Within the study area, there are 327 housing units in 196 residential structures and many of these are vacant and a majority of these are single-family detached dwellings.

Also, the draft document showed:

There are approximately 30 multi-family buildings in the Atlantic-Arlington corridor, with approximately 22 buildings of four units or less and approximately eight buildings having five to 50 units.

There are 77 lots currently vacant or undeveloped, with a residential zoning designation within the study area.

There has been an increase in transactions in the corridor and other Targeted Areas of Opportunity from real estate investors.

Of the 425 properties in the study area, 145 of them are owned by entities outside of Rocky Mount.

Of the residential units, only an estimated 35 percent are owner-occupied.

Given the low level of ownership, the draft document said residents of rental properties are potentially subject to anticipated shifts in the demand for housing in the Central City Area.

The draft document made clear the municipal government has prioritized making resources available for rehabilitating housing and partnerships with for-profit and nonprofit developers to create new infill development.

Not all is negative, as the draft document extensively pointed out Rocky Mount having a wealth of heritage.

The draft document noted the Atlantic-Arlington thoroughfare and the surrounding area are rich with landmarks related to music, sports and the civil rights movement, all wwof which create a trail of African-American cultural significance unique to the city.

Among the facts the draft document pointed out:

The Henry and Willie Mitchell House, at 402 Albemarle Ave., housed entertainers such as Duke Ellington, Cab Calloway, Count Baise, Lena Horne, Ella Fitzgerald, Sarah Vaughn and Billie Holiday when they were in the city for the annual “June German” dances. The dances were hosted in tobacco warehouses.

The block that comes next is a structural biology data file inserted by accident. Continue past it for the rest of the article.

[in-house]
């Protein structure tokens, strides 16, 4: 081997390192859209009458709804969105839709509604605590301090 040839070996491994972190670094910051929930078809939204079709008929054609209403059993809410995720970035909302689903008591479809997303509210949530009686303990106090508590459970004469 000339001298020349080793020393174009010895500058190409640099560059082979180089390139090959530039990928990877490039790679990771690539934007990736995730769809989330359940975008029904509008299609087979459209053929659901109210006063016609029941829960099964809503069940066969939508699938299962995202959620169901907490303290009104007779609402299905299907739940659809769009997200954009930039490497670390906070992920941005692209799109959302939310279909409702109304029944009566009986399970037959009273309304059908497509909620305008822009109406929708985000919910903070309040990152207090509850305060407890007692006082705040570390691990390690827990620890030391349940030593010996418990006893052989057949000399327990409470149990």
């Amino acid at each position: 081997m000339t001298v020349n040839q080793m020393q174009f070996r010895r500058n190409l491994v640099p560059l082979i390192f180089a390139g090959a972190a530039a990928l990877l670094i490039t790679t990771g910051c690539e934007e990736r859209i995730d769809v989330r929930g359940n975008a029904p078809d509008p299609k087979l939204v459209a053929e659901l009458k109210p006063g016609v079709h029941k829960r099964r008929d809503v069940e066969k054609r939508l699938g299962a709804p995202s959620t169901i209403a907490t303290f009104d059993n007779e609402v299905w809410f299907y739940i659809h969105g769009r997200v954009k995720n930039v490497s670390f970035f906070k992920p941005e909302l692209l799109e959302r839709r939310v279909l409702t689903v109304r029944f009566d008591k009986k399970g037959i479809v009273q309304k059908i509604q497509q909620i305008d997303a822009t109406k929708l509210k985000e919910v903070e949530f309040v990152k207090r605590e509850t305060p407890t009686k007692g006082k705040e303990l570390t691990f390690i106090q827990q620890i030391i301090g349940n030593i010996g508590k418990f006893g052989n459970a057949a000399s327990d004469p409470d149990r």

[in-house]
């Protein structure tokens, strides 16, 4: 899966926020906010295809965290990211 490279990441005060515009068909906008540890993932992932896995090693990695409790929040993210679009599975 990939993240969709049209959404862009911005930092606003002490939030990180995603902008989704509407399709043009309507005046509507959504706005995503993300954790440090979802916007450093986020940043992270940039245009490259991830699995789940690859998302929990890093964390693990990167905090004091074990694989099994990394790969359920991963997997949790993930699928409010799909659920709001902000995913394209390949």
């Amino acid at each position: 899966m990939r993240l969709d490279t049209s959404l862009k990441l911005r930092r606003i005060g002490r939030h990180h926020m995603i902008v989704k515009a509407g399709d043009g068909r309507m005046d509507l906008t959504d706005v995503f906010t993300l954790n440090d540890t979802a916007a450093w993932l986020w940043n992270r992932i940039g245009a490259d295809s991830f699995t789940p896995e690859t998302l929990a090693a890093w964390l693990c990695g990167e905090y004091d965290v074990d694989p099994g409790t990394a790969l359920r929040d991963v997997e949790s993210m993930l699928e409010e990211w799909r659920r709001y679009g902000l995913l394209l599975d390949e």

The Walter “Buck” Leonard House, at 605 Atlantic, was home to the Hall of Fame baseball player.

The former Booker T. Washington High School was the site of the Rev. Dr. Martin Luther King Jr.’s November 1962 speech. That speech was the forerunner of King’s “I Have a Dream” August 1963 speech in Washington, D.C.

A state historic marker honoring King’s speech in Rocky Mount is in place nearby alongside Atlantic.

And on Saturday, another statewide historic marker was unveiled alongside Atlantic, this one in honor of the 1978 Rocky Mount sanitation workers strike.

The strike became a catalyst for the voting rights lawsuit a group of African-Americans filed in 1983. The legal action eventually led to a fairer and racially balanced ward system for African-Americans to win elections to positions on the City Council.

The force behind the process for the study was the construction of the Rocky Mount Event Center, located just west of Atlantic, and the anticipated development pressure in the vicinity of the facility.

And David Hunt, who is a Tennessee-based developer, wants to build a hotel, parking garage and residential and retail complex adjacent to the center.

The eventual goal is for the draft document to be brought before the local planning board and the City Council for public hearings and approval by those respective panels.

To view the draft document online, go to https://www.rockymountnc.gov/common/pages/DisplayFile.aspx?itemId=15905036